Thursday, 29 June 2017

Uncertainty in economics and in life

"Doubt is not a pleasant condition, but certainty is an absurd one." -- Voltaire, quoted in Mervyn King, The End of Alchemy.

"At the heart of modern macroeconomics is the same illusion that uncertainty can be confined to the mathematical manipulation of known probabilities." -- Mervyn King, ibid. p.121.

As has been argued elsewhere, for example in Taleb's Black Swan and in Mandelbrot et. al. The Misbehaviour of Markets, many market analysts, economists, politicians and others, including probably most of us ordinary folk, imagine that most things stay more-or-less the same most of the time, and when things change they do so within reasonable boundaries. Those of a mathematical persuasion may further imagine that things follow a normal or Gaussian distribution, that is, events are distributed in a bell-curve, in which very few things are extreme and most things are more-or-less average.

This is the case with things like people's height, for example, or fitness, or biological variables (see my earlier blog post about the misuse of this) or workers' incomes (excluding oil billionaires and bank executives). However it is not the case with non-linear dynamic systems.

What, I hear you ask, is a non-linear dynamic system? It is any system in which there is any degree of complexity in the relation between inputs and outputs, and in which the outputs feed back as inputs. An example is the weather and the so-called butterfly effect, in which the flapping of a butterfly's wings can change the course of a tornado several weeks hence. An outcome can be radically changed by a small change in initial conditions. This is why even with much more powerful computers it is unlikely that the weather will be predictable with any accuracy more than ten days ahead, because it is simply not feasible that we could ever measure the initial conditions with sufficient accuracy.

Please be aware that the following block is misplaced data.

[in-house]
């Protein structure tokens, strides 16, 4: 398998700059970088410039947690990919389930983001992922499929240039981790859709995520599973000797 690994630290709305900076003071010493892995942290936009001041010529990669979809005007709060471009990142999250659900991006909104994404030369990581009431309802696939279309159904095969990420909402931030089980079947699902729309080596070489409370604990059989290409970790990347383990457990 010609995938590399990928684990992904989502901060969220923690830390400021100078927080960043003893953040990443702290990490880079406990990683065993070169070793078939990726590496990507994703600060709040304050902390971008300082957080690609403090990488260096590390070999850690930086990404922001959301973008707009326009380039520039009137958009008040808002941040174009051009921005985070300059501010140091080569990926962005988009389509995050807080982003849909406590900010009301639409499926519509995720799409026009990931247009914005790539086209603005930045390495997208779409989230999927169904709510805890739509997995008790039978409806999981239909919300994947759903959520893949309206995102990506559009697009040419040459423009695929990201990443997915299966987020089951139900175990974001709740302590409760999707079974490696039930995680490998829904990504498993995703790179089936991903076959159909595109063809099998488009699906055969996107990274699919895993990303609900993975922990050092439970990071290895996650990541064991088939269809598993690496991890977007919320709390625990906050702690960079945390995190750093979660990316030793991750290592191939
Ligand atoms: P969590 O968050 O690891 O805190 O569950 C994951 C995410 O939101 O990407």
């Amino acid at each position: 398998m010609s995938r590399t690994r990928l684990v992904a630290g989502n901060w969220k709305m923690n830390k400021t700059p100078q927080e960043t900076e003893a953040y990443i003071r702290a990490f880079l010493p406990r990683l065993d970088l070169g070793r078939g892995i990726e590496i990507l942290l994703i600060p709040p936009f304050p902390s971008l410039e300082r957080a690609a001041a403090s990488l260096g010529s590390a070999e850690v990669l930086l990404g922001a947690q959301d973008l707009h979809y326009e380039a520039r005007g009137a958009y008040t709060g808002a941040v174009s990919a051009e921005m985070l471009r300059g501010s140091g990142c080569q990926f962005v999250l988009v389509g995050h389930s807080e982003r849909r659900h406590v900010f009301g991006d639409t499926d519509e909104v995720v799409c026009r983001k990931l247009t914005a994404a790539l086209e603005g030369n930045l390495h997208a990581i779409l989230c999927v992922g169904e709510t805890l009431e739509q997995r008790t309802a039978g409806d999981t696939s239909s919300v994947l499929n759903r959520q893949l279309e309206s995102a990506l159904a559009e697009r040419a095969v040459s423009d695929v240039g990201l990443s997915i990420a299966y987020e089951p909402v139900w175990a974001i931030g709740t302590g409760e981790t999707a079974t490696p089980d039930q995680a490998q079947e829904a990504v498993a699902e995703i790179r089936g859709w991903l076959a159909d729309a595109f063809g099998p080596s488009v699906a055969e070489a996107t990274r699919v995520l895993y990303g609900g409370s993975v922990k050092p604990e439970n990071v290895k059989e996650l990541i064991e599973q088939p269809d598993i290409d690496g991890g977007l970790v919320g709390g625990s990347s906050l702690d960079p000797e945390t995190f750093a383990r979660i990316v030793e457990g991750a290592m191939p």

When we come to the stock market there are so many variables and so many unknowns that long-term prediction is impossible. Someone bets on an oil company, then a major accident happens and the stock falls, or else someone announces a major breakthrough in solar power and the stock falls, or there is a war involving a major oil exporter and the price of oil rises. I such cases the unexpected occurs frequently and is better represented by some kind of fat-tailed distribution, in which uncommon events happen more frequently.

There are up-sides and down-sides to this. Our lives in general are subject to the unexpected. We enjoy the stability of relationships and our homes and jobs and we value living in a country that is not at war, if we think about it at all. But the unexpected does happen. We prefer not to think about it, other than the approximately 1 in 14 million chance that our lottery ticket will win.

The up-side of the butterfly effect, though, is that if the beating of the wings of a butterfly in China can change the course of a tornado on the other side of the world, imagine what the effect of a smile could be!

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